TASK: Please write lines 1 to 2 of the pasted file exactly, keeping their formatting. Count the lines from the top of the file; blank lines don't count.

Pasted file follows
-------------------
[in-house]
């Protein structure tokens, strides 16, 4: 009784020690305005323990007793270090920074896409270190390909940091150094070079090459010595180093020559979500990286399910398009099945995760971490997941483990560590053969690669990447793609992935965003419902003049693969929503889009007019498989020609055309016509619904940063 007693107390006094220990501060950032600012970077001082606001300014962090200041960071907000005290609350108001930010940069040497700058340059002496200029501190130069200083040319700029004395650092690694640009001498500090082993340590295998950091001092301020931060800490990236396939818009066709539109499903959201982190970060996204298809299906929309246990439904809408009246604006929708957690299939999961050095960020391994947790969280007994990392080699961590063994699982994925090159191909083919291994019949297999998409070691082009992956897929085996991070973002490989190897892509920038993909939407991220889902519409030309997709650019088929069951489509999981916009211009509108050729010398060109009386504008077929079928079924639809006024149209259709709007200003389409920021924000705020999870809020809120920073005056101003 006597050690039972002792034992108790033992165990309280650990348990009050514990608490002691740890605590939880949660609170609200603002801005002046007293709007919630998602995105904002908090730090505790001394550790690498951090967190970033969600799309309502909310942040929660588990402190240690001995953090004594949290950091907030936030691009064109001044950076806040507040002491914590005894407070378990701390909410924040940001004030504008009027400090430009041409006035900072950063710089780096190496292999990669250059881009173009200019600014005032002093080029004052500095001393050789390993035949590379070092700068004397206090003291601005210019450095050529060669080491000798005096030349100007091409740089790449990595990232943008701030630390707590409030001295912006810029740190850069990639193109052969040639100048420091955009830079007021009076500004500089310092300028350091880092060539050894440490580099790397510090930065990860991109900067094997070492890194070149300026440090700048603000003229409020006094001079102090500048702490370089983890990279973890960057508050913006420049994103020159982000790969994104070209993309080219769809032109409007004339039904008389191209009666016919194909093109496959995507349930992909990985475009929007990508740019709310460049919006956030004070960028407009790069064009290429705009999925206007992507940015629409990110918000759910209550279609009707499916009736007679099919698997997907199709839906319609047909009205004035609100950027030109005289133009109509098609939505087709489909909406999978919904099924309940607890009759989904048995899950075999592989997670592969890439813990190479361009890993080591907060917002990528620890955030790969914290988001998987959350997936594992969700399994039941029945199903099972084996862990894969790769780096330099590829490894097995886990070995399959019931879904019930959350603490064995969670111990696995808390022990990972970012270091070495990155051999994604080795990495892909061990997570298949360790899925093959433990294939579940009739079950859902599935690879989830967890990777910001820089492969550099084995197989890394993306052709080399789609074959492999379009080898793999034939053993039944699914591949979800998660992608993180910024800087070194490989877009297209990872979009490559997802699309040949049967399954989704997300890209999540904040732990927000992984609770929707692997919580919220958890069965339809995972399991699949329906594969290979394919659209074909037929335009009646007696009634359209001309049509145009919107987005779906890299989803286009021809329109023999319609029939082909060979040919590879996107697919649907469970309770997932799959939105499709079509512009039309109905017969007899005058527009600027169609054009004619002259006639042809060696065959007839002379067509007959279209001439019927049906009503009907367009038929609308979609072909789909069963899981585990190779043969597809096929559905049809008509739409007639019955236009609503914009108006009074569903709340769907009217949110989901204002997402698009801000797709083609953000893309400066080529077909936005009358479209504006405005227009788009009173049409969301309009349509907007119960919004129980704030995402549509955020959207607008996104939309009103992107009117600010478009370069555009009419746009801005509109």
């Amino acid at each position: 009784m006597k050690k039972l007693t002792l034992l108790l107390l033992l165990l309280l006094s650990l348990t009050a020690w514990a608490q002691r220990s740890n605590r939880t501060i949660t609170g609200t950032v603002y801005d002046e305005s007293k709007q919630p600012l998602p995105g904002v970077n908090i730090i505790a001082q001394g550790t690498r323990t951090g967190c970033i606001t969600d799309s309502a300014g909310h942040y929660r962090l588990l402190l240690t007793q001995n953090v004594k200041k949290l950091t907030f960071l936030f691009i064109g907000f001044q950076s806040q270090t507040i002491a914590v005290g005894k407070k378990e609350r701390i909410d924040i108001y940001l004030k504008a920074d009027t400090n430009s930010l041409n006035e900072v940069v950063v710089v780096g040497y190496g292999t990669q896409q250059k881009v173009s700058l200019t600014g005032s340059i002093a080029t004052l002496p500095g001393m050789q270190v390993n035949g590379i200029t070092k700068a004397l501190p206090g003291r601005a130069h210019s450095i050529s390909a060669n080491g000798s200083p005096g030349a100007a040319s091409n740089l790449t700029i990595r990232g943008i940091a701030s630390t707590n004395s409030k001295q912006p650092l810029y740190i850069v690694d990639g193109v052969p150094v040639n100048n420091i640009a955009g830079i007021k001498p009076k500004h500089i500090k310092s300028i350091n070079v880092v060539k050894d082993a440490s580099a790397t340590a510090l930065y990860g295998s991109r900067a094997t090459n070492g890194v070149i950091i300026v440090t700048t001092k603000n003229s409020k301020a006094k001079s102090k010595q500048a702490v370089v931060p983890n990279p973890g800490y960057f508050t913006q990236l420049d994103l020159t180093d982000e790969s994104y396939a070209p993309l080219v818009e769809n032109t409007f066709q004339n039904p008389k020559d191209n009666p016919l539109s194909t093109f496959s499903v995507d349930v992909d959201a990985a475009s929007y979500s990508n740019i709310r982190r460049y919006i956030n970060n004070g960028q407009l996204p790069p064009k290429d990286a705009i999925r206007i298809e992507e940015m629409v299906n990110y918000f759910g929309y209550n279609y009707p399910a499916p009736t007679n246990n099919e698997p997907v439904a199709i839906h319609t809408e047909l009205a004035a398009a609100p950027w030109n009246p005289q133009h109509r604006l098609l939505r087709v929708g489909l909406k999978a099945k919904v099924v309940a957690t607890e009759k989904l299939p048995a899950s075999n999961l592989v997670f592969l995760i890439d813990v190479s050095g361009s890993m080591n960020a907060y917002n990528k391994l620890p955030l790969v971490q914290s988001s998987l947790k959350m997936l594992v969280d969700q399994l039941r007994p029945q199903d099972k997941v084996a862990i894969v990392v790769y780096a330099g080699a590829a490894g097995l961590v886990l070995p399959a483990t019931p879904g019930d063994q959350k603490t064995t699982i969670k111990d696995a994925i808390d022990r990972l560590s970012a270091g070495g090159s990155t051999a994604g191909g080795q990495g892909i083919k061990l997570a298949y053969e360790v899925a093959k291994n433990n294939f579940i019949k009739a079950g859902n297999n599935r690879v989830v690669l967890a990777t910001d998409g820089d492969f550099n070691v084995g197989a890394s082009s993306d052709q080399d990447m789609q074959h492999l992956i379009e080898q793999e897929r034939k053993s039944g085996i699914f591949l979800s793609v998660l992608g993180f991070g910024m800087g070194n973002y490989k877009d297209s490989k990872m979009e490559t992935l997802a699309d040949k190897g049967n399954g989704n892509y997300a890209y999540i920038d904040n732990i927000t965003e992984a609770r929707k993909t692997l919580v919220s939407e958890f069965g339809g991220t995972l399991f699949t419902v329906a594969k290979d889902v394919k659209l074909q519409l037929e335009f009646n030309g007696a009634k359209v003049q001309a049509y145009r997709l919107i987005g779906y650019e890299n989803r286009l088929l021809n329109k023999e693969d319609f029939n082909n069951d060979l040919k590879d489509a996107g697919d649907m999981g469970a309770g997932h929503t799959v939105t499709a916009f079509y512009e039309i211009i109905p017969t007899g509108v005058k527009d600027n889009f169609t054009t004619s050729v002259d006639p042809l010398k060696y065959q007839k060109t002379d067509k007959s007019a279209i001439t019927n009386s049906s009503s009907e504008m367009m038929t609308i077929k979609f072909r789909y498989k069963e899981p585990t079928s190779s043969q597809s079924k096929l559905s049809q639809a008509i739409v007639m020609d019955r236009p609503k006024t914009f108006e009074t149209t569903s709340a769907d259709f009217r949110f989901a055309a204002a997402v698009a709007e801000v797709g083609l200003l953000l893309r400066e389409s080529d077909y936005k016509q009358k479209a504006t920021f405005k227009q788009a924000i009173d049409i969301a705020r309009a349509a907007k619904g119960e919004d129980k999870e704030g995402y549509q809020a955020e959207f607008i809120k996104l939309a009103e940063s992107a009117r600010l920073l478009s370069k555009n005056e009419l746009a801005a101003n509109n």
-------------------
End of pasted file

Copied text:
[in-house]
């Protein structure tokens, strides 16, 4: 009784020690305005323990007793270090920074896409270190390909940091150094070079090459010595180093020559979500990286399910398009099945995760971490997941483990560590053969690669990447793609992935965003419902003049693969929503889009007019498989020609055309016509619904940063 007693107390006094220990501060950032600012970077001082606001300014962090200041960071907000005290609350108001930010940069040497700058340059002496200029501190130069200083040319700029004395650092690694640009001498500090082993340590295998950091001092301020931060800490990236396939818009066709539109499903959201982190970060996204298809299906929309246990439904809408009246604006929708957690299939999961050095960020391994947790969280007994990392080699961590063994699982994925090159191909083919291994019949297999998409070691082009992956897929085996991070973002490989190897892509920038993909939407991220889902519409030309997709650019088929069951489509999981916009211009509108050729010398060109009386504008077929079928079924639809006024149209259709709007200003389409920021924000705020999870809020809120920073005056101003 006597050690039972002792034992108790033992165990309280650990348990009050514990608490002691740890605590939880949660609170609200603002801005002046007293709007919630998602995105904002908090730090505790001394550790690498951090967190970033969600799309309502909310942040929660588990402190240690001995953090004594949290950091907030936030691009064109001044950076806040507040002491914590005894407070378990701390909410924040940001004030504008009027400090430009041409006035900072950063710089780096190496292999990669250059881009173009200019600014005032002093080029004052500095001393050789390993035949590379070092700068004397206090003291601005210019450095050529060669080491000798005096030349100007091409740089790449990595990232943008701030630390707590409030001295912006810029740190850069990639193109052969040639100048420091955009830079007021009076500004500089310092300028350091880092060539050894440490580099790397510090930065990860991109900067094997070492890194070149300026440090700048603000003229409020006094001079102090500048702490370089983890990279973890960057508050913006420049994103020159982000790969994104070209993309080219769809032109409007004339039904008389191209009666016919194909093109496959995507349930992909990985475009929007990508740019709310460049919006956030004070960028407009790069064009290429705009999925206007992507940015629409990110918000759910209550279609009707499916009736007679099919698997997907199709839906319609047909009205004035609100950027030109005289133009109509098609939505087709489909909406999978919904099924309940607890009759989904048995899950075999592989997670592969890439813990190479361009890993080591907060917002990528620890955030790969914290988001998987959350997936594992969700399994039941029945199903099972084996862990894969790769780096330099590829490894097995886990070995399959019931879904019930959350603490064995969670111990696995808390022990990972970012270091070495990155051999994604080795990495892909061990997570298949360790899925093959433990294939579940009739079950859902599935690879989830967890990777910001820089492969550099084995197989890394993306052709080399789609074959492999379009080898793999034939053993039944699914591949979800998660992608993180910024800087070194490989877009297209990872979009490559997802699309040949049967399954989704997300890209999540904040732990927000992984609770929707692997919580919220958890069965339809995972399991699949329906594969290979394919659209074909037929335009009646007696009634359209001309049509145009919107987005779906890299989803286009021809329109023999319609029939082909060979040919590879996107697919649907469970309770997932799959939105499709079509512009039309109905017969007899005058527009600027169609054009004619002259006639042809060696065959007839002379067509007959279209001439019927049906009503009907367009038929609308979609072909789909069963899981585990190779043969597809096929559905049809008509739409007639019955236009609503914009108006009074569903709340769907009217949110989901204002997402698009801000797709083609953000893309400066080529077909936005009358479209504006405005227009788009009173049409969301309009349509907007119960919004129980704030995402549509955020959207607008996104939309009103992107009117600010478009370069555009009419746009801005509109």